Thus, this essay will argue that ideas affect policy change only indirectly, as paradigms frames and determinants of interest, such that its importance in understanding policy change is only secondary to other approaches.
To better understand the importance of a study of ideas in policy change, it is first necessary to understand what ideas are. Ideas are shared beliefs held by individuals. However, a distinction must be made between two categories of shared beliefs, particularly "consensual beliefs" and "economic ideas", where although not mutually exclusive differ in their relation to policy. As Jacobsen explains, the difference lies between those of "means" to "ends", where consensual beliefs "shape the legitimate ends of economic activity"; economic ideas are the means to reach these ends. 3 Taking this definition of ideas, the importance of a study of ideas in policy change can be summarised in their roles as paradigms, roadmaps, or ideational frames.
Comparing policy change to scientific revolutions, Hall (1989) places emphasis on the role of ideas through "policy paradigms", or "roadmaps" as Goldstein and Keohane (1993) calls them, where ideas guide policies by determining the "tracks" of policymaking and setting constraints in the policy process4. As Hall argues, policy paradigms, determine policy change in acting as "a framework that specifies the goals of policy and the kind of instruments that can be used to attain them", as well as the "nature of the problems they are meant to be addressing."5 Campbell's (1998) and Beland's (2005) ideational frames or programmes also echoes Hall's concept of paradigms, varying only in the manner that ideas are presented and implemented in the policy process. Within this strand of literature, the failures of policies to achieve economic goals are seen as the impetus for policymakers to search for alternative ideas that pave the way for new policy paradigms to be accepted. Hence, in times of uncertainty marked with "exogenous shocks, demographic changes [or] the perception of failed policy", new ideas emerge as either roadmaps or focal points that reduce uncertainty and provide alternatives.6 The policy shift during the first Thatcher government can therefore be explained as the result of a shift in policy paradigms; replacing Keynesian ideas with monetarist ideas (Hall, 1993).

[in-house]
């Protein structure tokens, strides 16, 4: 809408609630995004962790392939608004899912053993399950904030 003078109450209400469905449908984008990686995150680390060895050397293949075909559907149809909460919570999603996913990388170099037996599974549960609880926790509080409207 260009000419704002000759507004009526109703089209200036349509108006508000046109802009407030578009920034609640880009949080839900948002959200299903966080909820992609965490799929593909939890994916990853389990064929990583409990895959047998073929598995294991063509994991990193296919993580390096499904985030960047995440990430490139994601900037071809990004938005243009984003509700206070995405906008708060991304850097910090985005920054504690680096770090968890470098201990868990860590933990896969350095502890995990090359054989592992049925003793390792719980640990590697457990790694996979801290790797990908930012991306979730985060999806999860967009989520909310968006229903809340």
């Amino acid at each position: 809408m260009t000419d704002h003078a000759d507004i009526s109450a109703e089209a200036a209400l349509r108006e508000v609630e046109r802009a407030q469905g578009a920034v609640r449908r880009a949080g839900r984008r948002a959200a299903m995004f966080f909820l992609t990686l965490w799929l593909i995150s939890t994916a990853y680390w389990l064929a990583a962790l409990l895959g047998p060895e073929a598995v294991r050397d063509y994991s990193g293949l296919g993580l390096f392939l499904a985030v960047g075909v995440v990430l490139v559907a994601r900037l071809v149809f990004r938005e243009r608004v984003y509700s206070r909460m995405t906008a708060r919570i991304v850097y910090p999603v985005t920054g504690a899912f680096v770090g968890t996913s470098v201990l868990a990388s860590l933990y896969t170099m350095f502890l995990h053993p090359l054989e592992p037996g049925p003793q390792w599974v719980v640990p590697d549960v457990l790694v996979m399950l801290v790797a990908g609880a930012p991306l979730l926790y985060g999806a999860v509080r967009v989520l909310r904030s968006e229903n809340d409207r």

Looking at the first Thatcher government, it is evident that the policy shift coincided with an ideational shift from Keynesian to monetarist where Keynesian policies were perceived to have failed in resolving rising inflation (Walsh, 2000). In this respect,